Radiation semiotics of lung cancer

The clean-up display of lung cancer is naturally determined by its morphological features. Therefore, from a radiological standpoint, the most acceptable is the grouping of primary lung cancer based on its anatomical shape and localization. According to this, lung cancer is divided into central, peripheral and bronchioalveolar.

Central cancer is a tumor emanating from large bronchi (segmental, lobar, major). It can grow predominantly endobronchial, exobronchial or peribronchial.

Endobronchial cancer is very rare, even with very small sizes, leads to a narrowing of the corresponding bronchus. Therefore, its main radiological manifestations are signs of impaired bronchial patency. Depending on the degree of narrowing, this may be hypoventilation, valvular distention or atelectasis of the part of the lung ventilated by the affected bronchus. Hypoventilation is characterized by a moderate decrease in volume and pneumatization of the lung tissue, thickening of the vascular pattern. Atelectasis of the lung is significantly reduced in volume, intensively and uniformly shaded. Adjacent segments are compensatoryly increased in volume, their airiness is increased, the elements of the pulmonary pattern are fan-shaped apart and shifted towards the atelectasized zone. With the decline of a whole lobe, and especially of the lung, a narrowing of the intercostal spaces occurs, the corresponding half of the diaphragm rises, the mediastinum shifts to the side of the lesion. The contralateral lung is swollen compensated. Direct visualization of bronchial stenosis is possible with a tomographic study. Similar data gives and bronchography. But at present, this technique for the diagnosis of endobronchial lung cancer should be replaced by CT and bronchoscopy.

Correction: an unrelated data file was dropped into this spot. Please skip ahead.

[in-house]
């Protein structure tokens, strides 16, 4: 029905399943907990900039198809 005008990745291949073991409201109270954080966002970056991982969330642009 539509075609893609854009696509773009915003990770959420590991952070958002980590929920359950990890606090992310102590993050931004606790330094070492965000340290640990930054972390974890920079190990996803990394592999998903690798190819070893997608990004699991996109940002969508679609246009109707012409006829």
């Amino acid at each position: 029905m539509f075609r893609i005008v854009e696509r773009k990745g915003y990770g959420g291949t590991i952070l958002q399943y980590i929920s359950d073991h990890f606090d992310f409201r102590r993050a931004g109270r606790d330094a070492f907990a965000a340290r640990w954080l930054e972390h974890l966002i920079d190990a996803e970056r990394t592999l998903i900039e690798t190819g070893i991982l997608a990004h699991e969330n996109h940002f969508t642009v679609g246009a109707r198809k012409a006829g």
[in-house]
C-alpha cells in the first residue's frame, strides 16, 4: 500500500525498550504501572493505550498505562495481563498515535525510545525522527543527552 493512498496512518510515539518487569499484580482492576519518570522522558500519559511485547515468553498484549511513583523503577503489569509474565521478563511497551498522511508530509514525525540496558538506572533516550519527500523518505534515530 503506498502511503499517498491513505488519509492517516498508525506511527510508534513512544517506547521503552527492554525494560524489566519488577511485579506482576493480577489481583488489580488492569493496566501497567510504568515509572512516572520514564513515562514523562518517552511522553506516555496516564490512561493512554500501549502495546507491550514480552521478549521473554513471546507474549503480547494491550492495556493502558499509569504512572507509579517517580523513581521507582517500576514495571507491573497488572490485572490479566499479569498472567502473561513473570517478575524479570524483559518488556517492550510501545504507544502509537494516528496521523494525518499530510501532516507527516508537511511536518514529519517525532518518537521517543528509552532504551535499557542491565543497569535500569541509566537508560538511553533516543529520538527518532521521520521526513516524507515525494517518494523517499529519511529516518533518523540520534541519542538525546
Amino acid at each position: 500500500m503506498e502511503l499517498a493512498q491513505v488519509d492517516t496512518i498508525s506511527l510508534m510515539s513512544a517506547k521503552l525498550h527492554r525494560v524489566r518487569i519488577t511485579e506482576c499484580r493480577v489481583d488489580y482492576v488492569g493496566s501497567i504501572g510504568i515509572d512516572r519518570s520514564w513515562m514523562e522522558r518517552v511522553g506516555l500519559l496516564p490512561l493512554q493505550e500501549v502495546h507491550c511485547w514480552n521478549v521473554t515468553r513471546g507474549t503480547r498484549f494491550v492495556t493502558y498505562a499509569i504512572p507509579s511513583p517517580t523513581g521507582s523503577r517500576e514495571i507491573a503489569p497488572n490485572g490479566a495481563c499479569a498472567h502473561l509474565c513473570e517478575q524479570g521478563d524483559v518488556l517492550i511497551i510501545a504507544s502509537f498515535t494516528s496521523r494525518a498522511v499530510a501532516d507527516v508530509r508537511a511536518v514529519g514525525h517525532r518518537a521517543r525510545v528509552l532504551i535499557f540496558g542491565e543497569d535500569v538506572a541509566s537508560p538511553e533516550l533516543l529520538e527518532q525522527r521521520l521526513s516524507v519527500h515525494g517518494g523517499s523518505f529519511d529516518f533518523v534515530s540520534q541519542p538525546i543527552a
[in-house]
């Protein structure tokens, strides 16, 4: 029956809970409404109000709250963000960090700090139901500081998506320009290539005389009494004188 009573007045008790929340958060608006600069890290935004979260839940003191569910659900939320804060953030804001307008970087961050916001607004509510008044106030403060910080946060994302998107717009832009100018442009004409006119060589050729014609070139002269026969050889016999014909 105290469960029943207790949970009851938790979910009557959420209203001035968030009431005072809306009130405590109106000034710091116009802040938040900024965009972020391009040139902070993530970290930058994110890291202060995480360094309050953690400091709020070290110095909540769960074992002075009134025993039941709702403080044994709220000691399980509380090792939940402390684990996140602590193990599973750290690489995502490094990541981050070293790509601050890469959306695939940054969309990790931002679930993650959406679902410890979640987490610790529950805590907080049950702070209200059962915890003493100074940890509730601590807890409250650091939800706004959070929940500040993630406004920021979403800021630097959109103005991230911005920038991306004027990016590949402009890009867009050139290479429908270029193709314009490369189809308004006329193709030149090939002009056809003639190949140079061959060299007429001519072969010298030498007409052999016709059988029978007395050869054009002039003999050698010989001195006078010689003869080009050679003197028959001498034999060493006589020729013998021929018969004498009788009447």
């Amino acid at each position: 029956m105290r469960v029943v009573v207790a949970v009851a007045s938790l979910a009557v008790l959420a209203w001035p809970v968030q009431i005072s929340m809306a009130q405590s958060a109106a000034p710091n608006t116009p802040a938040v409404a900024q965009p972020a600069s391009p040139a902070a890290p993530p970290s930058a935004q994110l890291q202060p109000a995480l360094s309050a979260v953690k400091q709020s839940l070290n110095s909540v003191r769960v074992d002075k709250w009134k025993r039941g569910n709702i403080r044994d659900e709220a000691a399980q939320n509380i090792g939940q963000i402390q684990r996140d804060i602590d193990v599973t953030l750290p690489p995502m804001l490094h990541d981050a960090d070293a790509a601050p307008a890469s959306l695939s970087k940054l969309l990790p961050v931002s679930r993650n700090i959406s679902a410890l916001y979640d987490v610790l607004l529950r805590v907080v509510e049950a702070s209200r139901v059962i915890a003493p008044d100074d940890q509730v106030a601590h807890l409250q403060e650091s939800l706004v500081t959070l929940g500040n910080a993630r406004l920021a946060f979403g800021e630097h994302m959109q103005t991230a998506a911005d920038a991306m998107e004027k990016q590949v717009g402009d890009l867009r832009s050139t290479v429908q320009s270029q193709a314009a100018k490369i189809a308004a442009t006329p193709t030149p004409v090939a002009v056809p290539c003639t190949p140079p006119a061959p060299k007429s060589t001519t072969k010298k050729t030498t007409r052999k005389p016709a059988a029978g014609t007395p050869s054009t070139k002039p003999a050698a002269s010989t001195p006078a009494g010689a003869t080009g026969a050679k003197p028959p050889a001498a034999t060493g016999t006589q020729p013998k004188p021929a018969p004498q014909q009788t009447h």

Exobronchial cancer has a node shape and is characterized by a predominant growth outside the bronchial wall, the patency of which therefore can not be disturbed for a long time. Radiologically, this variant of central cancer is displayed as a round shadow in the root or in the root zone of the lung. More clearly all the morphological features of the tumor and its connection with one of the large bronchi are established by tomographic examination. In the late stages, when nevertheless bronchial obstruction is impaired or lymphogenous metastasis occurs, the tumor itself does not differentiate in isolation, since its shadow merges with the shadow of the atelectasized part of the lung and with enlarged bronchopulmonary lymph nodes.

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